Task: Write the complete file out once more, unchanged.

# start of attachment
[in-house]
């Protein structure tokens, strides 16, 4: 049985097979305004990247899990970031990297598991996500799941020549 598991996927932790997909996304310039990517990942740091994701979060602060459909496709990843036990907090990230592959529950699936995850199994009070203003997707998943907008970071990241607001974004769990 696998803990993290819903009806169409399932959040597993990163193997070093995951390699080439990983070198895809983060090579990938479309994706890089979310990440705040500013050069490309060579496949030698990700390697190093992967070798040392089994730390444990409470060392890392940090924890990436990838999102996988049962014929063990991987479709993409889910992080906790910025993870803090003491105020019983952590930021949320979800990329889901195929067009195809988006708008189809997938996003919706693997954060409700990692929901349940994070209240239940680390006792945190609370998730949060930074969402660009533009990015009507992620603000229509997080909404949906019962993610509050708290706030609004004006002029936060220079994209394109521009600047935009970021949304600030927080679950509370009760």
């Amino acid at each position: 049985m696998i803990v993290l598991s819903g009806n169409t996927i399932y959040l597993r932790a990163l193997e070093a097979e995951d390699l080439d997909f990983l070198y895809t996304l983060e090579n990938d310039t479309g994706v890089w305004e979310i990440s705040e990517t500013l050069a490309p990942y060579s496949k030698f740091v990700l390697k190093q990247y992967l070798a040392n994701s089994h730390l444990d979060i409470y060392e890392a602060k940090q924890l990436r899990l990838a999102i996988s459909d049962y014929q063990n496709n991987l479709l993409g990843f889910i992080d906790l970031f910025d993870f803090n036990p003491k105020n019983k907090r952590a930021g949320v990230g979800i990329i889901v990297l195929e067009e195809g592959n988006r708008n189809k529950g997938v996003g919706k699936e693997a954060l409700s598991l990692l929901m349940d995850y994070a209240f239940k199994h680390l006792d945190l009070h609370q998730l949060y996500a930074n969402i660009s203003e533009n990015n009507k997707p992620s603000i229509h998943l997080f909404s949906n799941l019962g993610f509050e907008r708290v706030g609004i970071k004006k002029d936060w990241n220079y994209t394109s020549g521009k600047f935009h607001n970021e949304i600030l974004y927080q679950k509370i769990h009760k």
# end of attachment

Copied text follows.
[in-house]
């Protein structure tokens, strides 16, 4: 049985097979305004990247899990970031990297598991996500799941020549 598991996927932790997909996304310039990517990942740091994701979060602060459909496709990843036990907090990230592959529950699936995850199994009070203003997707998943907008970071990241607001974004769990 696998803990993290819903009806169409399932959040597993990163193997070093995951390699080439990983070198895809983060090579990938479309994706890089979310990440705040500013050069490309060579496949030698990700390697190093992967070798040392089994730390444990409470060392890392940090924890990436990838999102996988049962014929063990991987479709993409889910992080906790910025993870803090003491105020019983952590930021949320979800990329889901195929067009195809988006708008189809997938996003919706693997954060409700990692929901349940994070209240239940680390006792945190609370998730949060930074969402660009533009990015009507992620603000229509997080909404949906019962993610509050708290706030609004004006002029936060220079994209394109521009600047935009970021949304600030927080679950509370009760």
């Amino acid at each position: 049985m696998i803990v993290l598991s819903g009806n169409t996927i399932y959040l597993r932790a990163l193997e070093a097979e995951d390699l080439d997909f990983l070198y895809t996304l983060e090579n990938d310039t479309g994706v890089w305004e979310i990440s705040e990517t500013l050069a490309p990942y060579s496949k030698f740091v990700l390697k190093q990247y992967l070798a040392n994701s089994h730390l444990d979060i409470y060392e890392a602060k940090q924890l990436r899990l990838a999102i996988s459909d049962y014929q063990n496709n991987l479709l993409g990843f889910i992080d906790l970031f910025d993870f803090n036990p003491k105020n019983k907090r952590a930021g949320v990230g979800i990329i889901v990297l195929e067009e195809g592959n988006r708008n189809k529950g997938v996003g919706k699936e693997a954060l409700s598991l990692l929901m349940d995850y994070a209240f239940k199994h680390l006792d945190l009070h609370q998730l949060y996500a930074n969402i660009s203003e533009n990015n009507k997707p992620s603000i229509h998943l997080f909404s949906n799941l019962g993610f509050e907008r708290v706030g609004i970071k004006k002029d936060w990241n220079y994209t394109s020549g521009k600047f935009h607001n970021e949304i600030l974004y927080q679950k509370i769990h009760k």